UCLA Spotlight

 (spotlight.ucla.edu) UCLA Film and Television Archive
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Dorothy Arzner, Film

  • Published Jan 1, 2003 8:00 AM

UCLA film students in the early '60s lived in a different landscape. Literally. Melnitz Hall and its sound stages weren't finished until 1967. Neither was the Sculpture Garden. Instead of a North Campus Student Center, there was a battered trailer called the Gypsy Wagon, selling burgers and hot dogs.

But if the facilities were lacking, the company was great. Randy Newman (yes, the future songwriter) was working on his music degree. Jim Morrison (yes, the future rock legend) was writing poetry for the campus literary magazine. Francis Ford Coppola (yes, yes) was trying his hand at filmmaking.

And Dorothy Arzner was one of the teachers who encouraged Coppola. Howard Suber, now a faculty member of the UCLA School of Theater, Film and Television, talks about her impact:

"Dorothy Arzner was a mentor and model who proved through her own life that there was no conflict between being a first-rate filmmaker and a dedicated teacher. She nurtured and inspired not just me, but an entire generation of film students," Suber says. And Arzner was a legend in her own right. Arguably, she remains the woman with the longest continuous career as a director in Hollywood. From early stints as a typist, editor and screenwriter, Arzner went on to direct 16 features in about as many years, a record still unrivalled by any female director in Hollywood.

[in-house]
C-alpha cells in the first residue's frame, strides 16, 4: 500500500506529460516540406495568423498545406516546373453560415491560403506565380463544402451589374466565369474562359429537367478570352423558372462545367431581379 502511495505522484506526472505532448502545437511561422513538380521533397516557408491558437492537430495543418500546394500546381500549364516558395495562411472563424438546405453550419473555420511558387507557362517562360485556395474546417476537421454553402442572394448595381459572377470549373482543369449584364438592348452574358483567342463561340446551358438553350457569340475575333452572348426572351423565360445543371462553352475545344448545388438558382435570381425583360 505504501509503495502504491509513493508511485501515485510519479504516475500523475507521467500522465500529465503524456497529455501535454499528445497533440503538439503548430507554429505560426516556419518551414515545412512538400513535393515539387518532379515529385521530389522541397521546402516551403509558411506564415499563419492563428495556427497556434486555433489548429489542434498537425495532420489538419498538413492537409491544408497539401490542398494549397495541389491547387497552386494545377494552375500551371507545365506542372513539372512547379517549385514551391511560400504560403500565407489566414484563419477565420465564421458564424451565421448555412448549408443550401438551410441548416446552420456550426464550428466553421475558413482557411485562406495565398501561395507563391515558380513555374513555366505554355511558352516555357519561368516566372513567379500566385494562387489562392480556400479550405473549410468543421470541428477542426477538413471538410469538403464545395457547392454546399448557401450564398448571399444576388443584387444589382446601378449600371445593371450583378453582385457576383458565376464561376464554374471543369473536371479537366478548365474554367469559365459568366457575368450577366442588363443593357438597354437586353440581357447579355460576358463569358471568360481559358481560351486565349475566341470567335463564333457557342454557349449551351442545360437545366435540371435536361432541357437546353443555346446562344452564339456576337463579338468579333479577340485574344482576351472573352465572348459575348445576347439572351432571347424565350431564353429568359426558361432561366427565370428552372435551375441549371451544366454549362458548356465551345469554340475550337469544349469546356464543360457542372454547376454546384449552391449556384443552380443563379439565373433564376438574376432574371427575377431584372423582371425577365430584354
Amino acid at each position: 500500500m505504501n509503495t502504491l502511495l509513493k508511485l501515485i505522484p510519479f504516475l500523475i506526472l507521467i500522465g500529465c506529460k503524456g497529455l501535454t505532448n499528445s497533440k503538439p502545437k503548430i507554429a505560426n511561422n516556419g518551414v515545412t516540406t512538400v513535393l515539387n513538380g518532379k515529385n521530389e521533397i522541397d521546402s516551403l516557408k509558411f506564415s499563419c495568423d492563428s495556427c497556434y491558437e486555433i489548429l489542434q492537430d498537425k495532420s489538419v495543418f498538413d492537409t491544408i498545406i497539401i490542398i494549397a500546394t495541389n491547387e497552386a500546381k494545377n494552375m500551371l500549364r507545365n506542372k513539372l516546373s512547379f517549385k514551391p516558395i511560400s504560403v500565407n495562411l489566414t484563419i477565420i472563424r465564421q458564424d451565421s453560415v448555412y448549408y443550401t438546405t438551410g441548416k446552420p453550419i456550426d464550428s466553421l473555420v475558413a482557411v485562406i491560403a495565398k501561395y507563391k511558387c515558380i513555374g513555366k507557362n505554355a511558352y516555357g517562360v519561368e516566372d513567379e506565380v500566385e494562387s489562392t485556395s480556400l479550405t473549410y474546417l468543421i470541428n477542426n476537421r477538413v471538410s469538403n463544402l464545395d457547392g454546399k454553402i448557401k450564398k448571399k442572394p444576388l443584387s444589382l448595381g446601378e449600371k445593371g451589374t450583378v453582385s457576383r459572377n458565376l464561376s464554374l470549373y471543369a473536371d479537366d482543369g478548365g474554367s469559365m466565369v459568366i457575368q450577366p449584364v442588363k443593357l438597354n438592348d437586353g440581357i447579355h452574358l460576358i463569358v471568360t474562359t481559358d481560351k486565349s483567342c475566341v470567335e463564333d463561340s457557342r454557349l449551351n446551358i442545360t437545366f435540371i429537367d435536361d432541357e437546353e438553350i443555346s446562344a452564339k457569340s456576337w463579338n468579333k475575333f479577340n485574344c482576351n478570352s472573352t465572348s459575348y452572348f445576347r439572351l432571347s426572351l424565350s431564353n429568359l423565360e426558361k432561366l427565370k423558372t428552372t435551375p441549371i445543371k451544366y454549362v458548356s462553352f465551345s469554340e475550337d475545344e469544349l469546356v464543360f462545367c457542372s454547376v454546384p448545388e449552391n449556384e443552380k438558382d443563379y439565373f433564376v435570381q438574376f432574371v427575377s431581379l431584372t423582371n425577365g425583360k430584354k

[The UCLA Film and Television Archive, which has recently restored six of Dorothy Arzner's feature films, will be screening her work in late January and early February 2003. See the calendar at www.cinema.ucla.edu/public/publicprog_f.html for the complete schedule of the series, Directed by Dorothy Arzner.]

"That she was one of the few women able to make it to the first rank of directors in her time is to her credit - and the industry's shame," Suber says.

Arzner's first work was in silent film. But with The Wild Party she made the transition to sound, a technological change she embraced and reportedly even advanced. To put Clara Bow at ease and moving naturally in her first talkie, Arzner is said to have devised a microphone on a pole, the first "boom." Subsequently, she gained a reputation as a star-maker of up-and-coming actresses. Rosalind Russell, Katharine Hepburn, even stage actress Ruth Chatterton and the young (though hardly a film novice) Lucille Ball, all were cast by Arzner in breakout roles.

By the early '40s, professional setbacks had forced Arzner's retirement from Hollywood. Nevertheless, she continued to be active, directing Women's Army Corps training films during WWII and Pepsi-Cola commercials for Joan Crawford in the '50s. Eventually she landed at UCLA, where she taught filmmaking from 1959 to 1963.

In an echo of her career-long "exceptionalism," she still occupies a special niche at UCLA: She is the sole film school faculty member to be memorialized with a bronze sculpture, in the northwest corner of the lobby outside the James Bridges Theater.

Arzner's films were rediscovered in the '70s feminist reappraisal of Hollywood, and this rediscovery was given further life by Judith Mayne's 1994 book, Directed by Dorothy Arzner, which examines Arzner's career in light of her lesbianism. Arzner's works today appeal as much for their subversive questioning of women's communities and female behavior as for their drop-dead wit, sparkling double entendres and playful gusto.